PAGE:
Missouri Defective Hip Implant System Lawyers
Hip Replacement Litigation
Stryker Orthopedics, one of the world’s largest manufacturers of medical devices, recently recalled two (2) of its hip implant systems because of significant reports of health problems in artificial hip implant recipients.
According to consumer reports and warnings issued by the Federal Drug Administration (FDA) in response to hundreds of adverse event reports by recipients, Stryker’s product liability lawsuit history actually began in March 2005. That year the United States Dept. of Justice began an investigation into physician kickbacks when it was discovered that hip implant companies, including Stryker, paid huge amounts of money to orthopedic surgeons to market and use their products. Depuy, Zimmer, Biomet and Smith and Nephew were all fined but Stryker was exempted because they voluntarily cooperated with the US Attorney’s office.
Two of the major repercussions and complaints from patients whom these defective devices were implanted in include painful and debilitating revision surgery and metal toxicity, or metallosis, a dangerous form of metal poisoning. Additional injuries and complications sustained by recipients include:
- Allergic reactions
- Broken bones
- Changes to DNA
- Chromium & cobalt contamination of lymph nodes, spleen, kidneys and liver
- Decreased lymphocyte & CD8+ T cells (fights pathogens and infection)
- Fluid accumulation in hip joint
- Inflammation of tissue
- Joint dislocation and noise from implant
- Metal poisoning (metallosis)
- Necrosis (bone and tissue death)
- Osteolysis (bone dissolution)
The 2005 investigation launched by the US Dept. of Justice into Stryker physician kickbacks was a potential precursor of prosthesis failure, and despite an eighteen (18) month monitoring period, was followed by recall after recall. Consumers were unaware that the Stryker Rejuvenate and ABG II Modular Hip System were fast-tracked through the FDA approval process because they were deemed to be similar to a hip device released and approved in 2007. They were not.
Stryker Recall Fact Sheet
Stryker’s recall history began with the release of the Trident implant systems in 2003. This was followed by FDA warnings issued to the company from 2005-2007 before mandating, in January 2008, a nationwide recall of parts manufactured for use in the socket portion of hip replacements. The FDA recalled the products citing reports that Stryker’s manufacturing methods and practices exceeded company standards of contamination residuals. This indicated early failure rates and unfortunately, by April 2012, the recall and safety notice came three (3) years after the devices were already released and used.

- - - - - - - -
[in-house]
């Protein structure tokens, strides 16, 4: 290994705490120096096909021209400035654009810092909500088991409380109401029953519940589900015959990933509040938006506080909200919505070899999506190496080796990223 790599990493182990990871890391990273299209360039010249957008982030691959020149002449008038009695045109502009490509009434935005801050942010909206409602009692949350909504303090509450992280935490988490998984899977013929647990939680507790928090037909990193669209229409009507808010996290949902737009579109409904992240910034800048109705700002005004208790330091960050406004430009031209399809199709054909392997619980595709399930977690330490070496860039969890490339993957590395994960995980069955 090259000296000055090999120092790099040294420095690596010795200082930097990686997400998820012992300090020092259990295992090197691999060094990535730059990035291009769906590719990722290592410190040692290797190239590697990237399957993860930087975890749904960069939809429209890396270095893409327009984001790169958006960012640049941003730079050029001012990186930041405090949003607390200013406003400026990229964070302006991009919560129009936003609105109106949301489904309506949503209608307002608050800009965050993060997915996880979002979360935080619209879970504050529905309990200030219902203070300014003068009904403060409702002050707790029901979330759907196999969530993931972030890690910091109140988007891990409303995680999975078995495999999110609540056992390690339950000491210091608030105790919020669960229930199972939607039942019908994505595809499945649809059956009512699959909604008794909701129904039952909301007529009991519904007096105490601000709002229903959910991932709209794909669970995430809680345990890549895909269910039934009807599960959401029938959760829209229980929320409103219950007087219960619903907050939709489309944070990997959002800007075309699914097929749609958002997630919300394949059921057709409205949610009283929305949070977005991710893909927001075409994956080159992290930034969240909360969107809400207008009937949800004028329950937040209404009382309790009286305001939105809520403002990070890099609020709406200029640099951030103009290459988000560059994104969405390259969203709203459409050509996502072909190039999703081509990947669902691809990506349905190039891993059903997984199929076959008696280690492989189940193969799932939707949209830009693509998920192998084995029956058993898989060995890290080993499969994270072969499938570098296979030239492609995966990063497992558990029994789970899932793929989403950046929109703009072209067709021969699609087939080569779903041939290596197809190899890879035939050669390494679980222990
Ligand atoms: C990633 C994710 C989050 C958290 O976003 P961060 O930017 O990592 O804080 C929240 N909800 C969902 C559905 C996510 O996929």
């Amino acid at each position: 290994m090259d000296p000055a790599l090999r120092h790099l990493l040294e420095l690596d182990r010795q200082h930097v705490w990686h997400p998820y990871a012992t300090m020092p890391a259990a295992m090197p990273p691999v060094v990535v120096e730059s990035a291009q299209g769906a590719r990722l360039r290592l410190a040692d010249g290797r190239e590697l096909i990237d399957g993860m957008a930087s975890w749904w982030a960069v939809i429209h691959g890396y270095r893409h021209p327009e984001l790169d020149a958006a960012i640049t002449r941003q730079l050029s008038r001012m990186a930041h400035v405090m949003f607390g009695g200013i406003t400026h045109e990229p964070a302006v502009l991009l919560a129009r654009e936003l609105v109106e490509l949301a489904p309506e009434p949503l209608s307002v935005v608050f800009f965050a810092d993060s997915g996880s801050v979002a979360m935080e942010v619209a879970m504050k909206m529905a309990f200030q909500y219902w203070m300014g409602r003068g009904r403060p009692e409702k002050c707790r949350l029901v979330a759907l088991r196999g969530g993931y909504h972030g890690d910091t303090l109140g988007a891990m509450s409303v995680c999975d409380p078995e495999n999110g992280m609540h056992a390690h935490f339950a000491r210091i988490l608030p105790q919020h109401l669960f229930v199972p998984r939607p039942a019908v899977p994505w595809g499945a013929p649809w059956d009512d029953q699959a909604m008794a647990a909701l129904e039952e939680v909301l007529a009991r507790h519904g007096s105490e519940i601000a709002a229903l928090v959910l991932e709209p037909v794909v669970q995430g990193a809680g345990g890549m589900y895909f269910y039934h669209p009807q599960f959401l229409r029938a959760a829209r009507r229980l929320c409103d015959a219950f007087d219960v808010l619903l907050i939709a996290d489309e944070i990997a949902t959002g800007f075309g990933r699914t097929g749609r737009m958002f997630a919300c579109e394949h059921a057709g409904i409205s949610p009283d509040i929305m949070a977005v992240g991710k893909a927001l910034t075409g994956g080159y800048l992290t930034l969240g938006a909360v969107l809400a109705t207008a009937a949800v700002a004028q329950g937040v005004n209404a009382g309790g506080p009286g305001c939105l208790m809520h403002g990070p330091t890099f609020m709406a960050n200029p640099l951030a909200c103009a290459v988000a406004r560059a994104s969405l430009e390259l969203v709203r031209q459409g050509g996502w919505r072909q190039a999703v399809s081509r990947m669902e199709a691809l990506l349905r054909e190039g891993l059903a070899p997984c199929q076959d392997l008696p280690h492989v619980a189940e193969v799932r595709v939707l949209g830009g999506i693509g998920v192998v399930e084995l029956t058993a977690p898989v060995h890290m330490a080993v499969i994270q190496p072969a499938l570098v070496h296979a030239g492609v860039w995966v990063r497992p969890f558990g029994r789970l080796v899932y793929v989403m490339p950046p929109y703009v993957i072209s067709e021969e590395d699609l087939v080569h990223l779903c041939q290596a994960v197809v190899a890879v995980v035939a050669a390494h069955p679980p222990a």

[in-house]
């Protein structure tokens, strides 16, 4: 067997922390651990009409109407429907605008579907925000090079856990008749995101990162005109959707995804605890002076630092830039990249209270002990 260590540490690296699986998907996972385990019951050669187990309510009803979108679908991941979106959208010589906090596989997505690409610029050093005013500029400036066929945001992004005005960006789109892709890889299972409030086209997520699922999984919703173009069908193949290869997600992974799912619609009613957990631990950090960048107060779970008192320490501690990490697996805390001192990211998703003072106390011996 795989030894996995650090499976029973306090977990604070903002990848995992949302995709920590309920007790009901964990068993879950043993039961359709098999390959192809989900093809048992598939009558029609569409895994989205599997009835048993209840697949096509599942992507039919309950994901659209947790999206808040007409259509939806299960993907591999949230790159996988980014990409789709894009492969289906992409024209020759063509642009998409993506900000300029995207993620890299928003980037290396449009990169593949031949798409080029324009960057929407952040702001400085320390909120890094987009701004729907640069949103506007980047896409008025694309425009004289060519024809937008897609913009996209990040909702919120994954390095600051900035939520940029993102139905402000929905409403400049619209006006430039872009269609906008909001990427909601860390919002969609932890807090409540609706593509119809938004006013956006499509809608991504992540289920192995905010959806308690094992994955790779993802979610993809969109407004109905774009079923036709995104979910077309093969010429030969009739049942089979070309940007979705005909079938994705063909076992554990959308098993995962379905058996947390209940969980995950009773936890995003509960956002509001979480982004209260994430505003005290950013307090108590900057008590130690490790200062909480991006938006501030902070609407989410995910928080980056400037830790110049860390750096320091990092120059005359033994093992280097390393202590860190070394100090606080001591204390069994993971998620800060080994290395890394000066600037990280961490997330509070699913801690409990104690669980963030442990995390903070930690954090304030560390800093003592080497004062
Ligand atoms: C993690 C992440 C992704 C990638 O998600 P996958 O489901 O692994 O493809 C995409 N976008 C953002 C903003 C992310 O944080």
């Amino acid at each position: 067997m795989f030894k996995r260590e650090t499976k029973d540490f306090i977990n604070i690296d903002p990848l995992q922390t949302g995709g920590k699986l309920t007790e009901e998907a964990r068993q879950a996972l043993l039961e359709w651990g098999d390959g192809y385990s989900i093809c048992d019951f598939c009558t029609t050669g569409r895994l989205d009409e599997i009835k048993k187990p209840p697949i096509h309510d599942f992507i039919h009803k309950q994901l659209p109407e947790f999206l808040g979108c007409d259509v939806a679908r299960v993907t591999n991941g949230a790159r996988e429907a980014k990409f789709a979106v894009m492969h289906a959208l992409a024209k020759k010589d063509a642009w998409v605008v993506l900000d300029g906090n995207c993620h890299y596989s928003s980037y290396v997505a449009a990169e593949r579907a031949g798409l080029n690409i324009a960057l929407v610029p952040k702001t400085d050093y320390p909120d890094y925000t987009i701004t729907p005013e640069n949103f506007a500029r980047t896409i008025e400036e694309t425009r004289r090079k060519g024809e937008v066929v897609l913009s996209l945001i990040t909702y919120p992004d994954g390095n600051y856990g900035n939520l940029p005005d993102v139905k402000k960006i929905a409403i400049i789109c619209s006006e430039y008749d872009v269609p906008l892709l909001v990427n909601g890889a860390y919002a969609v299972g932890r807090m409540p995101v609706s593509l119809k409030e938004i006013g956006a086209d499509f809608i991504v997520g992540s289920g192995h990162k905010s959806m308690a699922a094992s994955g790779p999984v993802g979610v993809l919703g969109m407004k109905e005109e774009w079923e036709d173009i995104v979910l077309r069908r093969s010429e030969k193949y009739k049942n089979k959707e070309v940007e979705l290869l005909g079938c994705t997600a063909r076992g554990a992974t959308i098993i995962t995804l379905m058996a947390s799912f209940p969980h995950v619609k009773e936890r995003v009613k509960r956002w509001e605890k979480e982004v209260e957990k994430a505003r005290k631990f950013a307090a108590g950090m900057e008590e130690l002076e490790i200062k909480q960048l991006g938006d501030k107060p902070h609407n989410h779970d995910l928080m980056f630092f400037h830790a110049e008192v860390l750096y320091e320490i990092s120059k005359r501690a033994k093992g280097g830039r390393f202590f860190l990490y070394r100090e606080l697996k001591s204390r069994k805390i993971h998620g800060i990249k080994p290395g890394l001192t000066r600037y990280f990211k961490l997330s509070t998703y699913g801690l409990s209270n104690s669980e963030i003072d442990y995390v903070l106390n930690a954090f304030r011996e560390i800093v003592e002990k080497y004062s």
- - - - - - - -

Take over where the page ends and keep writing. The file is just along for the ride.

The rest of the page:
- March 2005 – United States Dept. of Justice lawsuit
- March and November 2007 – FDA issues first and second warnings. In November, Stryker agreed to pay the United States $16.6 million to settle allegations of false billing to Federal Health Care programs
- January 2008 – Recall of ceramic Trident Acetabular PSI, Cup and Trident Hemispherical Cups
- March 2009 – New Jersey Supreme Court rules Stryker hip litigation not designated as a Mass Tort but centralized in Atlantic County for management purpose
- April 2012 – Urgent Field Safety Notice and recall of Accolade Femoral Stem used in conjunction with the MITCH TRH Modular Head/Acetabular Cup
- May 2012 – Health Canada Recall. Stryker offer DOJ $33 million to settle 2010 allegations of fraudulent marketing of devices not cleared by FDA
- July 4, 2012 – Recall of the Rejuvenate Modular Hip System and the ABG II Modular Neck Hip Stems THE CASE FOR NEW JERSEY
The Case for New Jersey
Lawsuits across the nation have been and continue to be filed against Stryker for design defects in dangerous medical devices manufactured for hip replacements. To date, there have been no Stryker settlements. But with Stryker’s most recent recall on July 6, 2012 and mounting litigation, the likelihood for settlement increases, with the New Jersey Supreme Court under the Honorable Carol E. Higbee leading the nation to set case precedent.
You May Have a Legal Claim in Missouri
People who received the Stryker hip implants suffer injuries more severe than the condition that initially led to hip replacement. If you have experienced pain or have had to undergo painful revision surgery after being implanted with a faulty Stryker hip, you may be entitled to substantial compensation. This includes:
- Medical expenses (doctor’s visits, pain medication, revision surgery)
- Pain and suffering (sustained physical, emotional and mental)
- Other compensatory damages (loss of income, home and health care givers)
- Loss of consortium (damage to spousal relationships)
- Punitive damages
Missouri defective medical device attorneys at Page Law are ready to meet with you and discuss your legal rights and options.